The victorious British leaders meet, and the recently widowed Regan now declares she will marry Edmund. But Albany exposes the intrigues of Edmund and Goneril and proclaims Edmund a traitor. Regan falls ill, and is escorted offstage, where she dies. It is stated that Goneril slipped poison into her food. Edmund defies Albany, who calls for a trial by combat. Edgar appears in his own clothes, and challenges Edmund to a duel. Edgar wounds Edmund fatally, though he does not die immediately. Albany confronts Goneril with the letter which was intended to be his death warrant; she flees in shame and rage. Edgar reveals himself, and reports that Gloucester died offstage from the shock and joy of learning that Edgar is alive, after Edgar revealed himself to his father.
Offstage, Goneril, with all her evil plans thwarted, commits suicide. The dying Edmund decides, though he admits it is against his own character, to try and save Lear and Cordelia; however, his confession comes too late. Soon after Albany sends men to countermand Edmund's orders, Lear enters bearing Cordelia's corpse in his arms, having survived by killing the executioner. Lear now recognizes Kent, but fails to make the connection between Kent and his alter-ego, Caius. Albany urges Lear to resume his throne, but like Gloucester, the trials Lear has been through have finally overwhelmed him, and he dies. Albany then asks Kent and Edgar to take charge of the throne. Kent declines, explaining that his master is calling him on a journey. It is unclear whether Kent intends to commit suicide, following Lear into death, or feels he is going to die in the same manner as Lear and Gloucester. Finally, either Albany (in the Quarto version) or Edgar (in the Folio version) has the final speech, with the implication that he will now become king.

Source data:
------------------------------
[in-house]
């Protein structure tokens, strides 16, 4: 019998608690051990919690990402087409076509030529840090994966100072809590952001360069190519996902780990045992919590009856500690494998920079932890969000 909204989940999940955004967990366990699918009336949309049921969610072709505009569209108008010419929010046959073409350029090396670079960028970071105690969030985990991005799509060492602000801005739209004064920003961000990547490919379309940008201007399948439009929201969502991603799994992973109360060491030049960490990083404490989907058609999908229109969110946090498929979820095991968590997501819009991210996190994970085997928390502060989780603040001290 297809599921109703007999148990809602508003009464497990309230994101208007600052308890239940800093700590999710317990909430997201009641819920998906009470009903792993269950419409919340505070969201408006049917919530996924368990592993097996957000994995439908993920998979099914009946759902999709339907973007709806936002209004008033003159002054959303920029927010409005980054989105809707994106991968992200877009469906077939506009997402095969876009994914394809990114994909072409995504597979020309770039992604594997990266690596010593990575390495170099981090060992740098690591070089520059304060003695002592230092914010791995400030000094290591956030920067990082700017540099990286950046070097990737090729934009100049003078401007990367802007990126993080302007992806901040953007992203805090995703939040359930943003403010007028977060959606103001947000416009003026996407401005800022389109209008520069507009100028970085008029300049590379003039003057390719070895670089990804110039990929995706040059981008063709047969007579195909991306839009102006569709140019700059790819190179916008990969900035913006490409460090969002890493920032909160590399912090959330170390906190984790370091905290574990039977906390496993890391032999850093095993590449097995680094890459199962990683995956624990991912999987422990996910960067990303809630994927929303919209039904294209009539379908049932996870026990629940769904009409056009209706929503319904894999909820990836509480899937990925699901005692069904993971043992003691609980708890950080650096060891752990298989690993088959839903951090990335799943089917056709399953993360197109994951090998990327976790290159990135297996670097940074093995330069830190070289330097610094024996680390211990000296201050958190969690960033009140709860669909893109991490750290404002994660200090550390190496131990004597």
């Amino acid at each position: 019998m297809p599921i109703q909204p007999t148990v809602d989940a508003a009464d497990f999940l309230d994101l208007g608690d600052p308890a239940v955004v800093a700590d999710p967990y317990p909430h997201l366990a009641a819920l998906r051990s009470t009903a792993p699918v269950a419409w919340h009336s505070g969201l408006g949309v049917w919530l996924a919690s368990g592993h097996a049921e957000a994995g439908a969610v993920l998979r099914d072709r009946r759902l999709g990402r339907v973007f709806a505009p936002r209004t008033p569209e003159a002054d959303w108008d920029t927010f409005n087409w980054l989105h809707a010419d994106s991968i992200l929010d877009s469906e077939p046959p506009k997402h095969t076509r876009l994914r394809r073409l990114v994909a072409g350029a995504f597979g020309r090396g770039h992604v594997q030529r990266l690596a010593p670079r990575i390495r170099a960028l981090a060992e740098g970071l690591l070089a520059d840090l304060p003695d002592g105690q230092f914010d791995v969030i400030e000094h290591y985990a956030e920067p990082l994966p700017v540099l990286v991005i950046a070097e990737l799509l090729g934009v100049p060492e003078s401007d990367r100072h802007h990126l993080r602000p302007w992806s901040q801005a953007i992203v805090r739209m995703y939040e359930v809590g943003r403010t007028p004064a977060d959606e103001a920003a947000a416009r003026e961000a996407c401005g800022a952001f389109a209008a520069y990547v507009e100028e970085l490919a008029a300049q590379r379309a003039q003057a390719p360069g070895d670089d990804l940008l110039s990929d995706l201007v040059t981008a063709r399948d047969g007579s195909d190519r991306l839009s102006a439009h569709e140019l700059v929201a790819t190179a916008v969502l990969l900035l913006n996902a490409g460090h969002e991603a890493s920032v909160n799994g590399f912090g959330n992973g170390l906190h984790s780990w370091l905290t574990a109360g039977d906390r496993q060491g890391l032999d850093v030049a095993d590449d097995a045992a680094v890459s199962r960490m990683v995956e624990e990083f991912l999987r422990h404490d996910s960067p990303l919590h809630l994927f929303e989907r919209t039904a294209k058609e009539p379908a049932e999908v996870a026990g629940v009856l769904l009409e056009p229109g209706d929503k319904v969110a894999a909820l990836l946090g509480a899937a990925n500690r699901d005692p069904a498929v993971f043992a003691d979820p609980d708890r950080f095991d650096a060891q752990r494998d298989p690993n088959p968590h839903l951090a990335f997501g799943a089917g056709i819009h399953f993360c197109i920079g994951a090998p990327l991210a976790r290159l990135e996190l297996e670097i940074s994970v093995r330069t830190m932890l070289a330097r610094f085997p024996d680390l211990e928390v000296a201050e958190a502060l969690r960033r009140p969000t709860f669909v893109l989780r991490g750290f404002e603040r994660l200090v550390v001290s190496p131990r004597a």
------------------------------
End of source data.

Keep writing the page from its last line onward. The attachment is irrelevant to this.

Points of debate

The play opens with a formal ceremony in which King Lear seemingly divides his kingdom among his daughters according to their avowals of their love for him. If this were a test, it would make most sense for Lear to hear out all three daughters before starting to divide the kingdom. David Ball posits an alternative interpretation.[20] He bases this analysis on the conversation between Kent and Gloucester which are the first seven lines of the play and serve to help the audience understand the context of the drama about to unfold.
Ball interprets this statement to mean that the court already knows how the King is going to divide his kingdom; that the outcome of the ceremony is already decided and publicly known. Nor do Kent and Gloucester express the slightest surprise about the division.
Alternatively, it has been suggested that the King's "contest" has more to do with his control over the unmarried Cordelia.

Themes, Motifs & Symbols